BACKGROUND: Metachromatic leukodystrophy (MLD) is a rare, genetic neurodegenerative disease. It leads to progressive demyelination resulting in regression of development and early death. With regard to experimental therapies, knowledge of the natural course of the disease is highly important. We aimed to analyse onset and character of first symptoms in MLD and to provide detailed natural course data concerning language and cognition.
METHODS: Patients with MLD were recruited nationwide within the scope of the German research network LEUKONET. 59 patients' questionnaires (23 late-infantile, 36 juvenile) were analysed.
RESULTS: Time from first symptoms (at a median age of 1.5 years in late-infantile and 6 years in juvenile MLD) to diagnosis took one year in late-infantile and two years in juvenile patients on average. Gait disturbances and abnormal movement patterns were first signs in all patients with late-infantile and in most with juvenile MLD. Onset in the latter was additionally characterized by problems in concentration, behaviour and fine motor function (p=0.0011, p<0.0001, and p=0.0012). Half of late-infantile patients did not learn to speak in complete sentences after an initially normal language acquisition. They showed a rapid language decline with first language difficulties at a median age of 2.5 years and complete loss of expressive language within several months (median age 32, range 22-47 months). This was followed by total loss of communication at a median age of around four years. In juvenile patients, language decline was more protracted, and problems in concentration and behaviour were followed by decline in skills for reading, writing and calculating around four years after disease onset.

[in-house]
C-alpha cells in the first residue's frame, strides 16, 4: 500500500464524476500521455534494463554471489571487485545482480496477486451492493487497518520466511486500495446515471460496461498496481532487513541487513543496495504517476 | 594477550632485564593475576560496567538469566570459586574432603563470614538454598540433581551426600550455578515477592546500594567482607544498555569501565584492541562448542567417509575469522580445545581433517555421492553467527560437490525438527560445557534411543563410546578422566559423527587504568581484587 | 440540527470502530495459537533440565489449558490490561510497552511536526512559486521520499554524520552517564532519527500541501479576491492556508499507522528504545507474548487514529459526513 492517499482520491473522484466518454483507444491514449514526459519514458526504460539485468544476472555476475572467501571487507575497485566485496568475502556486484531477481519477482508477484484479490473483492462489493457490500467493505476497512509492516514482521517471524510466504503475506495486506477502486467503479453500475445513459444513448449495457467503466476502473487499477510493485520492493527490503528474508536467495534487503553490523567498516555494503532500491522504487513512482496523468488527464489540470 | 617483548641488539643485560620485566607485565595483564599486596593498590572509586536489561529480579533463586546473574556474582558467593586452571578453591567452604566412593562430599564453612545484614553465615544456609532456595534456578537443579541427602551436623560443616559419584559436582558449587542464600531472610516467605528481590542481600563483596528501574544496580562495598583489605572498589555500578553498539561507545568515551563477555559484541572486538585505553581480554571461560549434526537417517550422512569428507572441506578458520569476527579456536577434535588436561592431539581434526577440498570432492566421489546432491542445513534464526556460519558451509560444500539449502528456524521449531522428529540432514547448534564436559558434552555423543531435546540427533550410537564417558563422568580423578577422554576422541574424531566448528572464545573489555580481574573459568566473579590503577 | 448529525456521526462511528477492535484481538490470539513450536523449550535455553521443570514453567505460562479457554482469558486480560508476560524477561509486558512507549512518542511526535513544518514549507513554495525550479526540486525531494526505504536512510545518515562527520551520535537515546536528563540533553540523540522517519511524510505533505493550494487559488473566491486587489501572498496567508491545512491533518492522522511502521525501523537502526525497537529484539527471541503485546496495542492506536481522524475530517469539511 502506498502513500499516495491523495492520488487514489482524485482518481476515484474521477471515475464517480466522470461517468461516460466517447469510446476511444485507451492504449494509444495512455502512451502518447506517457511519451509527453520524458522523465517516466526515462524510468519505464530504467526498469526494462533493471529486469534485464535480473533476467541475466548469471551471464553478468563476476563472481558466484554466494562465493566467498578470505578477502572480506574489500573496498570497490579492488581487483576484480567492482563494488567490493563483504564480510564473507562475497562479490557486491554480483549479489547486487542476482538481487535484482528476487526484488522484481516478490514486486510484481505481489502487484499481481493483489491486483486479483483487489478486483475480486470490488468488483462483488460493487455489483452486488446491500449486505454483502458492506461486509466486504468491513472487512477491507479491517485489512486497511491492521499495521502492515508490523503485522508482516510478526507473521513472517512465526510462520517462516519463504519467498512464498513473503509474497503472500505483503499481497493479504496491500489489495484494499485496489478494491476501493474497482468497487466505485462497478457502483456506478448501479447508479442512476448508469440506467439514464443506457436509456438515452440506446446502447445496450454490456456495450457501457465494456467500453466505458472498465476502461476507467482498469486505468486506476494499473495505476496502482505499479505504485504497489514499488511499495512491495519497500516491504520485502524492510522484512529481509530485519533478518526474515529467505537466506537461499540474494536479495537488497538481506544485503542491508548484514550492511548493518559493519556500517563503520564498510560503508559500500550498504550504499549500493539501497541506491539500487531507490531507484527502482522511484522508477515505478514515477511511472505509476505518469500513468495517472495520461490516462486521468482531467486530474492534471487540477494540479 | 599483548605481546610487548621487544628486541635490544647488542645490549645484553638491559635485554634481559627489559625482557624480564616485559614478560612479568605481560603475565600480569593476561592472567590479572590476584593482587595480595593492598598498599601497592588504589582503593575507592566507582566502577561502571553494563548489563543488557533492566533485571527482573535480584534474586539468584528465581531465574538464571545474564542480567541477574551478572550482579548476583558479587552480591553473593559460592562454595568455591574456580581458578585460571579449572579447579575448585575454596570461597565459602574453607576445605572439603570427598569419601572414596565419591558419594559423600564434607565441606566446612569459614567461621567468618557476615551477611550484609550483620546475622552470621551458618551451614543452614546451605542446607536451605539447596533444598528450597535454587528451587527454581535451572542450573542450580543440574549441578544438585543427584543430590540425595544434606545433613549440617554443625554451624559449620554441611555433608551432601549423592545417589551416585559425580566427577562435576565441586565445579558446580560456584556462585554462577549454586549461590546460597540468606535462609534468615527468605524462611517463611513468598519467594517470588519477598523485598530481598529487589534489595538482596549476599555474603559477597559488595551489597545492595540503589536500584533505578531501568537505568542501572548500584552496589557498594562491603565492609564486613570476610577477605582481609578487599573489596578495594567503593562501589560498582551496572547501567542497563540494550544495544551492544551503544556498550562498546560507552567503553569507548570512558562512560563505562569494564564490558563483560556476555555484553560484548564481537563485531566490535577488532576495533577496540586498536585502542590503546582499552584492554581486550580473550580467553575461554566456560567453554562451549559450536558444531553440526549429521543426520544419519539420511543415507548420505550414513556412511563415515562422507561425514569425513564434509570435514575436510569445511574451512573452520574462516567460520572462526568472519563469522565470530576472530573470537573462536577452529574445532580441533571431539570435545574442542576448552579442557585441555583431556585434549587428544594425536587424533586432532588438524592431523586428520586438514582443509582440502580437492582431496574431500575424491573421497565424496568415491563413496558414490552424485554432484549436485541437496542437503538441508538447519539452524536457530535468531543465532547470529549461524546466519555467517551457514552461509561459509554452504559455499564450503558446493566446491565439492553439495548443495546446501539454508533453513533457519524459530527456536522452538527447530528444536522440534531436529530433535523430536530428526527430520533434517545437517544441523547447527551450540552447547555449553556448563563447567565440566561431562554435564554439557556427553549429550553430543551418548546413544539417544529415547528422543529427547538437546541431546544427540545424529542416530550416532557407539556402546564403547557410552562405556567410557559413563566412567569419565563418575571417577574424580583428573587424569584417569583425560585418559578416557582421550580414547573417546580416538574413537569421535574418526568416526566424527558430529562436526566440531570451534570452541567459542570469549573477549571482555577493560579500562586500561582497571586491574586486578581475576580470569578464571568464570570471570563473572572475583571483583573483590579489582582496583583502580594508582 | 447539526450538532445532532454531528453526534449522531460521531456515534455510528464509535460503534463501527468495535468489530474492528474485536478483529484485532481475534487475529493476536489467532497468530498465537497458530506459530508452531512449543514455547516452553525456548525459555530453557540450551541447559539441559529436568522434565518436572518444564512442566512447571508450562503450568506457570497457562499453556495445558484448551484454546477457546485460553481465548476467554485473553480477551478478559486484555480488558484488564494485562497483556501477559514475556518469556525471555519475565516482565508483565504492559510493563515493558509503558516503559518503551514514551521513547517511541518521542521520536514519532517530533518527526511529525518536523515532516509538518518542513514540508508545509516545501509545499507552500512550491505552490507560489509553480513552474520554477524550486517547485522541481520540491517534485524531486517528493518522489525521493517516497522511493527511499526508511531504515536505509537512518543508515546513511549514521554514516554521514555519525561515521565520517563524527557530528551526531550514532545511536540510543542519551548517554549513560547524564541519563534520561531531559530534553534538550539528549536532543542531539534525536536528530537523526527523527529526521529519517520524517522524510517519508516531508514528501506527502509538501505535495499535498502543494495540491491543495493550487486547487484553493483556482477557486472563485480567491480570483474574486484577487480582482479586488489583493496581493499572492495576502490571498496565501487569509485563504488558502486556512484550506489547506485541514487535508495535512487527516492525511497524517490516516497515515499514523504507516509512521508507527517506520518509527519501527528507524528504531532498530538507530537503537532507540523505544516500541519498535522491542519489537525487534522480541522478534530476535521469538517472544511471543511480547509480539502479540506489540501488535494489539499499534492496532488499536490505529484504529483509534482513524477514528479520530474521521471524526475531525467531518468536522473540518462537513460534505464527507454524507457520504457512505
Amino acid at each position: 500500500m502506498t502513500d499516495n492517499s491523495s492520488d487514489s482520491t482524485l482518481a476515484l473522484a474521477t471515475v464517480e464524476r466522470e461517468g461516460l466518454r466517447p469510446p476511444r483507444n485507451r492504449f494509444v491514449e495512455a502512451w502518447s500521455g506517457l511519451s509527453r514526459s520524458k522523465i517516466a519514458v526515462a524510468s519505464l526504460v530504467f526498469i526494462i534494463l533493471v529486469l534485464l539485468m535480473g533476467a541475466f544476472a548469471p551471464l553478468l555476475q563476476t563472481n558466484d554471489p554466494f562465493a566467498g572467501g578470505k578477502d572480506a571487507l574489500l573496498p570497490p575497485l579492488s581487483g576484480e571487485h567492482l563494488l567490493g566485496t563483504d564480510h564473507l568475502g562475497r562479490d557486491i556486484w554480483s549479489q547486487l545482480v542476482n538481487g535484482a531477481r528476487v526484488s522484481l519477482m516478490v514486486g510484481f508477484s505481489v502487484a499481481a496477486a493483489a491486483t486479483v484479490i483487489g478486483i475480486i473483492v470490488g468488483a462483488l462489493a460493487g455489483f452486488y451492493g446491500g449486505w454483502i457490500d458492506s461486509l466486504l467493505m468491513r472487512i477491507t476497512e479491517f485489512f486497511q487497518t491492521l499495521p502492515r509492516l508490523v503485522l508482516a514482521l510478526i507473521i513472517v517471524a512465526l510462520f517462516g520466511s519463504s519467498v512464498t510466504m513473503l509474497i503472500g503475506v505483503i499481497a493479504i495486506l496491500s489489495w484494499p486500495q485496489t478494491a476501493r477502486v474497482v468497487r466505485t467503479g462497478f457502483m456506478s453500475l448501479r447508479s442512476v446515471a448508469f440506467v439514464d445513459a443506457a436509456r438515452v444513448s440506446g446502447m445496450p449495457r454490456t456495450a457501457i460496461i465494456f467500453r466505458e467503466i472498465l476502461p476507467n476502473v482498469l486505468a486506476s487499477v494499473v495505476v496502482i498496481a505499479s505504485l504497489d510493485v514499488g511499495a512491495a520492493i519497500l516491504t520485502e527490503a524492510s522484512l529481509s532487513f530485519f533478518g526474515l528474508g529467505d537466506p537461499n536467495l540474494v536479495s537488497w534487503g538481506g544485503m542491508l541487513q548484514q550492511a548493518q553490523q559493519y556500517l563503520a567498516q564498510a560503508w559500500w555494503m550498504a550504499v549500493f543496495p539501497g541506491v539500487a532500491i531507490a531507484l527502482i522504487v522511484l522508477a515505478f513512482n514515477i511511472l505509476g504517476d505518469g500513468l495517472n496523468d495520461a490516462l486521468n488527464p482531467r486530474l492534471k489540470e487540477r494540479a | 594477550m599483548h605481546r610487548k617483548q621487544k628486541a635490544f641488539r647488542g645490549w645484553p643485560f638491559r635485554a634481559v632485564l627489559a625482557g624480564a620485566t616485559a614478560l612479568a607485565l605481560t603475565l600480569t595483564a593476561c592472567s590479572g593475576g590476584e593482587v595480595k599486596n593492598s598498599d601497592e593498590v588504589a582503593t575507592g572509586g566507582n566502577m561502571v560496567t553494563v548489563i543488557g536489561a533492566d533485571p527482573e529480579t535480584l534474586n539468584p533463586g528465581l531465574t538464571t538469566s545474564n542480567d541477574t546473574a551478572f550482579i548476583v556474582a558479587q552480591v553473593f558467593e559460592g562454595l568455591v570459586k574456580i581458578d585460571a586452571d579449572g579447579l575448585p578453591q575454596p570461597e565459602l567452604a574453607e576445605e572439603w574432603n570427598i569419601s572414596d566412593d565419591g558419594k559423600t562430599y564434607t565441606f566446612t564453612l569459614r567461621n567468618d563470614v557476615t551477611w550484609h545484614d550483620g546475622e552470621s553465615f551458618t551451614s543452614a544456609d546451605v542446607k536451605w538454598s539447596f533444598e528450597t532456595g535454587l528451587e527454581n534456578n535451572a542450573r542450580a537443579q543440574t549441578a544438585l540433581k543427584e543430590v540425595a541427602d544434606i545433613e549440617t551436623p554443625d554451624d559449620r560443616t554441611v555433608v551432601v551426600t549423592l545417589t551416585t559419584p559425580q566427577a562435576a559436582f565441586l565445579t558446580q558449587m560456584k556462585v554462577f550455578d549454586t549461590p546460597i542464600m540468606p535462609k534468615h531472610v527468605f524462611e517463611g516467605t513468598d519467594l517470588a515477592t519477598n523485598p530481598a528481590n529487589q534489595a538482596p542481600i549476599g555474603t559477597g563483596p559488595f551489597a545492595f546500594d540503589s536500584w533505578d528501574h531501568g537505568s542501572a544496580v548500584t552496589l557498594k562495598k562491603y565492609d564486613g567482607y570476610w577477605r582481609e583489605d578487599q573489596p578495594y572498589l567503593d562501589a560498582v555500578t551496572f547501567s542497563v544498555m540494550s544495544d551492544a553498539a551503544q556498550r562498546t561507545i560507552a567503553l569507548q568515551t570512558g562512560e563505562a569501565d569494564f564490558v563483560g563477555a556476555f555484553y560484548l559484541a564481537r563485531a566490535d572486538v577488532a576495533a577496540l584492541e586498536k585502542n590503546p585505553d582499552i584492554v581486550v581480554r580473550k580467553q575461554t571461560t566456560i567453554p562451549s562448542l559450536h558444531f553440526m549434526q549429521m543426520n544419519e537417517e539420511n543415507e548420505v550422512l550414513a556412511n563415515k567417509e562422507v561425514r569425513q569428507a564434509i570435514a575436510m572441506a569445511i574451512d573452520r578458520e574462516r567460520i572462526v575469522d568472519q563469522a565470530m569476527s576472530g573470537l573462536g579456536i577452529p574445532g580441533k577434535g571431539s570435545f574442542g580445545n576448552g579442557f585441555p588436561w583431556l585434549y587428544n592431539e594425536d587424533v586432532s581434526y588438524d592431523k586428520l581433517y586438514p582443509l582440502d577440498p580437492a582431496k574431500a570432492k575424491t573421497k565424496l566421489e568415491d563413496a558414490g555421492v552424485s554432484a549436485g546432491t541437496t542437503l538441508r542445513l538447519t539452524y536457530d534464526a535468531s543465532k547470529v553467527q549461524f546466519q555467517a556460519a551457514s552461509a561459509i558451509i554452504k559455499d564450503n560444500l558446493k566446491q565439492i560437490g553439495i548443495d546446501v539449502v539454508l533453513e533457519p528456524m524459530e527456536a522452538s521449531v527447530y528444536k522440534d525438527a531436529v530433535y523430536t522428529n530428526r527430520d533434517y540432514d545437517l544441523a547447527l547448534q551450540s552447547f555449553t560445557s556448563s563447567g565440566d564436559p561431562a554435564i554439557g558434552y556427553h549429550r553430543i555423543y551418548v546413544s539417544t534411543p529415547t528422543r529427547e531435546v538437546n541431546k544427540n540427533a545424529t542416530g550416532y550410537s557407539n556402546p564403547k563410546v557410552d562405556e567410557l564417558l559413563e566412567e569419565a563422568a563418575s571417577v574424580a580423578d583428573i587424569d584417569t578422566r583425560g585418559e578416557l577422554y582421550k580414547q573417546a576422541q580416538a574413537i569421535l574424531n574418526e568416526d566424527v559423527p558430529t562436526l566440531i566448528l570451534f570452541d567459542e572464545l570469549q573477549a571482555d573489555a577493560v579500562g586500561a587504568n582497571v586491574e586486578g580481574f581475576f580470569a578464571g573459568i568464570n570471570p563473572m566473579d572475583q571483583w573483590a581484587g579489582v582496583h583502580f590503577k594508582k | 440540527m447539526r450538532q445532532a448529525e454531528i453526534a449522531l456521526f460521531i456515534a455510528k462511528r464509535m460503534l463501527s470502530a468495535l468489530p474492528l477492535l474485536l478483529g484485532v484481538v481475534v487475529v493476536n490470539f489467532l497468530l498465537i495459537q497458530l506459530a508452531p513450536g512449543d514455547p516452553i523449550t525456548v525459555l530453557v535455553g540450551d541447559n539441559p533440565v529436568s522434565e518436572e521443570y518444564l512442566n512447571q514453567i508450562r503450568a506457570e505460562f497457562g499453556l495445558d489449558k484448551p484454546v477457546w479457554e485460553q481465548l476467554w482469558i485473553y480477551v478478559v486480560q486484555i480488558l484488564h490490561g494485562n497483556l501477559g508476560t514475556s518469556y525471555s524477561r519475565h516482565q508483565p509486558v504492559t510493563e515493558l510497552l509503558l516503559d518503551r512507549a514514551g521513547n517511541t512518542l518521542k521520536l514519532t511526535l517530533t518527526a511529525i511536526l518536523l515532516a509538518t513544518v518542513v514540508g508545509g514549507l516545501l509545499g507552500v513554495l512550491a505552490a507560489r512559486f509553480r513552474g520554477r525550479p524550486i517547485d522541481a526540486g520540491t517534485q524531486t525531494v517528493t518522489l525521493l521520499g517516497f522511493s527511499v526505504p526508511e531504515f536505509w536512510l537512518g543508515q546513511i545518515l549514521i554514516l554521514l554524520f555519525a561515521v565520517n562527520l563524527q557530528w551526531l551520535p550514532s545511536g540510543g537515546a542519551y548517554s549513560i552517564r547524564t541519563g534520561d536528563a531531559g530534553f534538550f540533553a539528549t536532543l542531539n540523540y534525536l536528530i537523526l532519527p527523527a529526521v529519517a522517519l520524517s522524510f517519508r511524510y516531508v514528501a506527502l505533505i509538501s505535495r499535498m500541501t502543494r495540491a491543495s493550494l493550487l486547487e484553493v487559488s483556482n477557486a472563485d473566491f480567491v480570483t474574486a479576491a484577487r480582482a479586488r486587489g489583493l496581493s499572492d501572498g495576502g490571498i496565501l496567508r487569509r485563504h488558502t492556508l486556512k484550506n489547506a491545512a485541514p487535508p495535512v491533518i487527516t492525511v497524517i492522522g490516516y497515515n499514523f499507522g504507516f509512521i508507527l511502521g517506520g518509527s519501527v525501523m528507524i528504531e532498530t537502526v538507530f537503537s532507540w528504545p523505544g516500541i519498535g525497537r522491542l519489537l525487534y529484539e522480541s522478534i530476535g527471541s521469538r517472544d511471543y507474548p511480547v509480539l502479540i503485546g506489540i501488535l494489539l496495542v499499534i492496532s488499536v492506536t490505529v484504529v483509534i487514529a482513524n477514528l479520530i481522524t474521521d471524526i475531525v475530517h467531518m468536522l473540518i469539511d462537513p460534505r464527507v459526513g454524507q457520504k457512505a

CONCLUSIONS: Our data reflect the natural course of decline in language and cognition in late-infantile and juvenile MLD in a large cohort over a long observation period. This is especially relevant to juvenile patients where the disease course is protracted and prospective studies are hardly feasible. Knowledge of first symptoms may lead to earlier diagnosis and subsequently to a better outcome following therapeutic intervention. Our data may serve as a reference for individual treatment decisions and for evaluation of clinical outcome after treatment intervention.